Things have now become so challenging in Llandudno, north Wales, that some businesses, including The County Hotel by the seafront, have had to diversify in recent times
Businesses are diversifying – or closing altogether – during winter months in a beloved seaside town due to the dramatic drop in trade.
Llandudno, north Wales, is typically bustling in the summer with tourists enjoying the beach, beautiful limestone headlands and Grade-II listed pier.
But local firms have found it hard to maintain this trade in the off season and things have become so bleak – akin to a ghost town – that some businesses have made big decisions about their operations. The County Hotel, an establishment by the seafront, will now close for all of the winter because bosses see it as the “most viable solution” to keep afloat.
A spokesperson for the three-star hotel, a Victorian building with impressive views across the promenade, said: “Hospitality is seasonal in nature and, as has been the case in previous years, The County hotel is set to close for the winter months, with the significant drop off in trade making temporary closure the most viable solution to maintain the business.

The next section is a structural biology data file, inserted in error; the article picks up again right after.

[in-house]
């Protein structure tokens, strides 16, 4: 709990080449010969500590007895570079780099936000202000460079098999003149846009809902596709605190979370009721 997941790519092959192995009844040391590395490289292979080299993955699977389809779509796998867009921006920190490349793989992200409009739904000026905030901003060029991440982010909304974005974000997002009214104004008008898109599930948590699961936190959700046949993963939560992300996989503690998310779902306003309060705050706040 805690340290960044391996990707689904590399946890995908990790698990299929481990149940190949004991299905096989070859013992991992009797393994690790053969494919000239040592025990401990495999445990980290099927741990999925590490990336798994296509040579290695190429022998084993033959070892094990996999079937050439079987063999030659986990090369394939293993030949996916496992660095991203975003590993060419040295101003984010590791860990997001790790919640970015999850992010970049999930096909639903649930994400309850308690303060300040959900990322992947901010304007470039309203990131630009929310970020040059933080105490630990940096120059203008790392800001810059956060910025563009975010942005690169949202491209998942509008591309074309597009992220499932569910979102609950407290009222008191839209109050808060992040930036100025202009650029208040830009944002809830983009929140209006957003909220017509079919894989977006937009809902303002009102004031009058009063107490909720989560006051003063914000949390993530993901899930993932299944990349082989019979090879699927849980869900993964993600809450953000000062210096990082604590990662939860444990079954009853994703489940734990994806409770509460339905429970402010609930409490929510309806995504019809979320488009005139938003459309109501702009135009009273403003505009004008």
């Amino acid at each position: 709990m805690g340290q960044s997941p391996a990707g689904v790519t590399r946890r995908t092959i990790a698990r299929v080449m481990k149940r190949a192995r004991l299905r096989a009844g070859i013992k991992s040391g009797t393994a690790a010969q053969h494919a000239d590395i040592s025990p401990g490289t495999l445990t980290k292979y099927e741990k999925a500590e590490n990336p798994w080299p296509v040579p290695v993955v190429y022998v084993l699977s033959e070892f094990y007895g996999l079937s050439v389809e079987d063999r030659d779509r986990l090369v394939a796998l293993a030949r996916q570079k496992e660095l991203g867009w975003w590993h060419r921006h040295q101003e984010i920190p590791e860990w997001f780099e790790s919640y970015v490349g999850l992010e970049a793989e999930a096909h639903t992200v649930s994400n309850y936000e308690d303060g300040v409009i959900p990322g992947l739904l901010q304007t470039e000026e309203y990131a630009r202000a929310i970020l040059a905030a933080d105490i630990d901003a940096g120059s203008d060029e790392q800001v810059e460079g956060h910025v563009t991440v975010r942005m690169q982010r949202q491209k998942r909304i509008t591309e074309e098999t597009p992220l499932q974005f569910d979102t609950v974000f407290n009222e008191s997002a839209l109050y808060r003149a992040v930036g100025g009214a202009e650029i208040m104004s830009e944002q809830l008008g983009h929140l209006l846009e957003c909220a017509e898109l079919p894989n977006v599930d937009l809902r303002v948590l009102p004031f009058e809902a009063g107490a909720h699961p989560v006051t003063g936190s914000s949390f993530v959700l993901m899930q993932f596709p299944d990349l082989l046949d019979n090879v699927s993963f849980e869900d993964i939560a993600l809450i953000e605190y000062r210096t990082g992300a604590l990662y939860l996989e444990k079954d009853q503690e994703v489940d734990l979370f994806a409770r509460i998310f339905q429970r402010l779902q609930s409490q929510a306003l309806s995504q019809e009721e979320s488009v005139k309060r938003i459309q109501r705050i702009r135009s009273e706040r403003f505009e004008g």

“The hotel, along with the rest of the Coast & Country Hotel Collection’s portfolio, is currently on the market – something that was announced earlier in the year. Whilst dialogue will start with any interested parties once an offer is received, we’re continuing to run the hotel as normal with a view to reopening once tourism picks up.”
The 100-room hotel will now reopen in late March, according to North Wales Live. It, and other businesses across Llandudno, have also been hugely impacted by the rise in energy costs, it is believed.
But Bill Bryson, a travel writer, once described the town as his “favourite seaside resort”. Another guest gave the town a five-star review on TripAdvisor, writing: “First visit to Llandudno and won’t be the last. We visited on a sunny but cold January Friday afternoon and were able to park for free at the top end of the promenade before driving fully into the town centre.
“Wrapped up well and lots of fresh air really made the walk invigorating. Not a single piece of litter, lovely seeing brightly painted seating shelters and the Mad Hatter statue. Lovely views and nice to see the promenade being enjoyed by everyone, with it being so flat and plenty of room, great for cyclist, pedestrians, wheelchairs, prams, runner etc.”
Llandudno has a proud place in North Wales’ heritage. The town is just a stone’s throw from the natural beauty spots of the area, such as Snowdonia and Great Orme; a limestone headland.